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Graces of Baptism
The Baptism of the Lord
This is what John the Baptist proclaimed: “One mightier than I is coming after me. I am not worthy to stoop and loosen the thongs of his sandals. I have baptized you with water; he will baptize you with the Holy Spirit.” It happened in those days that Jesus came from Nazareth of Galilee and was baptized in the Jordan by John. On coming up out of the water he saw the heavens being torn open and the Spirit, like a dove, descending upon him. And a voice came from the heavens, “You are my beloved Son; with you I am well pleased.”
Opening Prayer: Lord, come into my being during this time together. Reside in my heart and enlighten my mind as only you can.
- Baptism: In humility, John the Baptist knew his place before the Lord. He would baptize with water and preach repentance but made it clear that one mightier than he would baptize with the Holy Spirit. Knowing full well his lowliness, how surprised must John have been when the “Lamb of God” came to the Jordan River one day to be baptized! “John tried to prevent him, saying, ‘I need to be baptized by you, and yet you are coming to me?’” (Matthew 3:14). His words were reminiscent of his mother, who said to Mary thirty years prior, “And how does this happen to me, that the mother of my Lord should come to me?” (Luke 1:43). The virtue of humility makes us keenly aware that we are never worthy of Christ’s visitation–in prayer, through the Eucharist, in others–but we are always ever-grateful.
- Signs and Wonders: When Jesus is baptized in the Jordan by John, the Spirit appeared like a dove, and the Father made clear that Jesus was his Son with whom he was well pleased. Did the clouds part to make way for the Holy Spirit? Was the voice of the Father audible or more like the sound of rumbling thunder? Did the crowd gasp aloud or murmur to themselves? What a scene this must have been! God was drawing our attention to baptism. Every baptism is miraculous. “Everything that happened to Christ lets us know that, after the bath of water, the Holy Spirit swoops down upon us from high heaven and that, adopted by the Father’s voice, we become sons of God” (CCC 537).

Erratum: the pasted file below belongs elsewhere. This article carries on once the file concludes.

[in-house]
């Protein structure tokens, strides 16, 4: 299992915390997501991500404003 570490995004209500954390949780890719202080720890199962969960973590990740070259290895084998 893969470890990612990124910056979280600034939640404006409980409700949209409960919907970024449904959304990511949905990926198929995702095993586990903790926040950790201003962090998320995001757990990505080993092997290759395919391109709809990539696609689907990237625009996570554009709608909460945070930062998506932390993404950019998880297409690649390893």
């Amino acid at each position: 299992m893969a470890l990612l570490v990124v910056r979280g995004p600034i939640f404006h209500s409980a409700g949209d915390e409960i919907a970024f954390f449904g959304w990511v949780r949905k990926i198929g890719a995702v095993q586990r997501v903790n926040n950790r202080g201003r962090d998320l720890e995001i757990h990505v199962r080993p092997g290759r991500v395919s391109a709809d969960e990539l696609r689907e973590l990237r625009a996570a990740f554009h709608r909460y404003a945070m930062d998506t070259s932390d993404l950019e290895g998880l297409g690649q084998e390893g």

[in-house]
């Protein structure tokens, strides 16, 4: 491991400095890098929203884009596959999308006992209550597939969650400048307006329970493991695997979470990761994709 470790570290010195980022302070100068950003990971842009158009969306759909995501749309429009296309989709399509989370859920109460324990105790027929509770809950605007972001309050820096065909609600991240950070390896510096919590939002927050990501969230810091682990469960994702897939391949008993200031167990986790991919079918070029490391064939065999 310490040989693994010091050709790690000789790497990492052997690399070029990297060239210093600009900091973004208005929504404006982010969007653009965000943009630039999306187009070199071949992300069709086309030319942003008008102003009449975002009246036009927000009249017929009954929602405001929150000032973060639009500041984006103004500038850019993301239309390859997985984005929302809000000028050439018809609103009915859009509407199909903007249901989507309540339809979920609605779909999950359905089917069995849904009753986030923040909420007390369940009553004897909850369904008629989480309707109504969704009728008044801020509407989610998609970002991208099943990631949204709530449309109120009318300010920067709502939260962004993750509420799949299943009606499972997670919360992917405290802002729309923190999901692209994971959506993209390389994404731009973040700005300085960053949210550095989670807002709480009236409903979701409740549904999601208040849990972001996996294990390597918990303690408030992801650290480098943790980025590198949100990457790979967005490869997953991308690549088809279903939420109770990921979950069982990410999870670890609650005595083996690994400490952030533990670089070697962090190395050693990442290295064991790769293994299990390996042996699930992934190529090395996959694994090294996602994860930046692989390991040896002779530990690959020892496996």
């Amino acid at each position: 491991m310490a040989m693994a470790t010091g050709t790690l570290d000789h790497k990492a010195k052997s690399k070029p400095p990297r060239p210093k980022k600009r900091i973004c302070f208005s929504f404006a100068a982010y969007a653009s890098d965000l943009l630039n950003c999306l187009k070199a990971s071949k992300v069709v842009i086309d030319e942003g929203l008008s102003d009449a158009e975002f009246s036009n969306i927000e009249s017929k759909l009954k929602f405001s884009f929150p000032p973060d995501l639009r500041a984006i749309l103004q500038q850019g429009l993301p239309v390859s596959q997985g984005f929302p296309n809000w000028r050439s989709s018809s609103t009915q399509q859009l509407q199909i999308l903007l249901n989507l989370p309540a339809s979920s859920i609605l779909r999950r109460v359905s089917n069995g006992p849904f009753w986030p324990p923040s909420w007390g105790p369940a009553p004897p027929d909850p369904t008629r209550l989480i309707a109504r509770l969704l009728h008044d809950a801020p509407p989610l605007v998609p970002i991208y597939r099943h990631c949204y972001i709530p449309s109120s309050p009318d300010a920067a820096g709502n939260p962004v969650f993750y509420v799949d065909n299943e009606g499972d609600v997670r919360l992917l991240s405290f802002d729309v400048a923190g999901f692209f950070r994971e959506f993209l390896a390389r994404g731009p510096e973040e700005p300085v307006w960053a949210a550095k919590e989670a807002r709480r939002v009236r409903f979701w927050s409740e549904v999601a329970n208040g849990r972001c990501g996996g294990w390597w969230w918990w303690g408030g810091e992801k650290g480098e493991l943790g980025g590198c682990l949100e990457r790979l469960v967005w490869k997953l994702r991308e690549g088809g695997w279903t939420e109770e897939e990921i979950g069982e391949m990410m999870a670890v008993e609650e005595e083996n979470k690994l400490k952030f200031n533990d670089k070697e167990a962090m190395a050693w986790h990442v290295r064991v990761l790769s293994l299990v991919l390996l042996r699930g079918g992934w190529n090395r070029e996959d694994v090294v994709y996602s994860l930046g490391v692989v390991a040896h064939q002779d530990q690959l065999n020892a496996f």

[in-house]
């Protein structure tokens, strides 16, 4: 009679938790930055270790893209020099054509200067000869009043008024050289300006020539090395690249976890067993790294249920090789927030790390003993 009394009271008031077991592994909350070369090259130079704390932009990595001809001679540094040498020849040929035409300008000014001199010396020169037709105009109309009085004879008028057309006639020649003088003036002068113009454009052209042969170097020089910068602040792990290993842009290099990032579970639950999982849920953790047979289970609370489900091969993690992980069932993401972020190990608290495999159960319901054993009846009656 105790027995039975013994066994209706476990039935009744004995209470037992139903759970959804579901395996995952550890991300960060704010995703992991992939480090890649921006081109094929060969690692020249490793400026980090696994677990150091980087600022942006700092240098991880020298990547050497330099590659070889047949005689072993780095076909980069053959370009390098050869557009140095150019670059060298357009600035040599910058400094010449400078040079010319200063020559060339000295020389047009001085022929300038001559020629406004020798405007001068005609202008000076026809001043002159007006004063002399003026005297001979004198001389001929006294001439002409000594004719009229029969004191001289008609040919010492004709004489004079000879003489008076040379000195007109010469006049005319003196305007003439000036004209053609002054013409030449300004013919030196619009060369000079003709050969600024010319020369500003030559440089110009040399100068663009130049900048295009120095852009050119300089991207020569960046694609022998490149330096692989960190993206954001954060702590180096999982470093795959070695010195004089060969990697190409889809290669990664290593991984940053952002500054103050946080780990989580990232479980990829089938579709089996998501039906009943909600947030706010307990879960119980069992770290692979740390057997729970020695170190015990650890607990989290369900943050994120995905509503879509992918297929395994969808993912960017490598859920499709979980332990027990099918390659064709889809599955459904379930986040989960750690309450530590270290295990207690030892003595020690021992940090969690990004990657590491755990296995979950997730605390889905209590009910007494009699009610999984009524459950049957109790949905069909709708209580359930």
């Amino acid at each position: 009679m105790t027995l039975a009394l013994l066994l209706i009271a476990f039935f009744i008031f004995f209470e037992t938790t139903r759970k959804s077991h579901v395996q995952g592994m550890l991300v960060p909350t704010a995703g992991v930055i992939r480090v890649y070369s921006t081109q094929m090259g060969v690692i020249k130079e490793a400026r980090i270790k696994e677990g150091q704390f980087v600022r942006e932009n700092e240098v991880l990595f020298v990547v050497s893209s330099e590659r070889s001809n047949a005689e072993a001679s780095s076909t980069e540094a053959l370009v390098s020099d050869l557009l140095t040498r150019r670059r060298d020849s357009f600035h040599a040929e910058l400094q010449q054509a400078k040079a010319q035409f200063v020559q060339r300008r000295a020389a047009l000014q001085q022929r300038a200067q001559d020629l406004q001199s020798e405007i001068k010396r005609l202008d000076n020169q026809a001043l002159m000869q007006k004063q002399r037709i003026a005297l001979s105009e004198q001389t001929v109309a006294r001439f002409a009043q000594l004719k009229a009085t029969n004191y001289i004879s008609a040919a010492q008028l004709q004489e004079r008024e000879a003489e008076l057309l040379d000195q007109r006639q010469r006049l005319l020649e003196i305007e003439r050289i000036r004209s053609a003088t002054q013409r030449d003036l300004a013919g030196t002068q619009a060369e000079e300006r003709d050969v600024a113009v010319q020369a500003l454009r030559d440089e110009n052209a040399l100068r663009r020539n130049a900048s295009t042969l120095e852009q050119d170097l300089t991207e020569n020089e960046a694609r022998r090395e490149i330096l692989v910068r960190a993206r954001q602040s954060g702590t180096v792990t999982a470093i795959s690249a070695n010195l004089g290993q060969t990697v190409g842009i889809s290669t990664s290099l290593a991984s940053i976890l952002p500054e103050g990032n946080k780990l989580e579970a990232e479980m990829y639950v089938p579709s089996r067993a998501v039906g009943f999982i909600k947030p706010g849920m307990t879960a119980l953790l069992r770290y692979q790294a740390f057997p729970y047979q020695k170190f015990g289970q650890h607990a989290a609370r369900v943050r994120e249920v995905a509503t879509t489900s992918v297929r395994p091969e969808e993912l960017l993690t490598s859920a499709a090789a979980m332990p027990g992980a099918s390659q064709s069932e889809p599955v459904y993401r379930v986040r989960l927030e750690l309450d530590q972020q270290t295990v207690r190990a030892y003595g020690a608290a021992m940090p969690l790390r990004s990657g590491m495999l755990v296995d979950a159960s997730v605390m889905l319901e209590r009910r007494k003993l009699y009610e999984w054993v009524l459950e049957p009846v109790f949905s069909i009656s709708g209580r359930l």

- The Trinity Revealed: As Jesus was baptized, the Holy Spirit descended upon him and the Father spoke of his praises. The Trinity was present in three persons. “Just as our first creation was the work of the Trinity, so our second creation is the work of the Trinity.” (Chromatius, Sermon 18A). At every baptism, the person receiving the sacrament is baptized in the name of the Father, the Son, and the Holy Spirit, and the Trinity is also present, welcoming that soul into divine adoption.
Conversing with Christ: Lord, I thank you for the sacrament of baptism and all the sacraments of the church. May I worship the Father and invoke the Spirit as I converse with you, Christ, acknowledging your Trinitarian nature—a mystery too profound for me to fathom.
Resolution: Lord, today by your grace I will carry out the duties and responsibilities of my vocation in cooperation with the Holy Spirit.
For Further Reflection: From the Catechism:
1265 Baptism not only purifies from all sins, but also makes the neophyte “a new creature,” an adopted son of God, who has become a “partaker of the divine nature,” member of Christ and coheir with him, and a temple of the Holy Spirit.
1266 The Most Holy Trinity gives the baptized sanctifying grace, the grace of justification:
– enabling them to believe in God, to hope in him, and to love him through the theological virtues;
– giving them the power to live and act under the prompting of the Holy Spirit through the gifts of the Holy Spirit;
– allowing them to grow in goodness through the moral virtues.
Thus the whole organism of the Christian’s supernatural life has its roots in baptism.
Janet Schuster is currently pursuing her master’s degree in counseling at Divine Mercy University. She has been a member of Regnum Christi for over 20 years.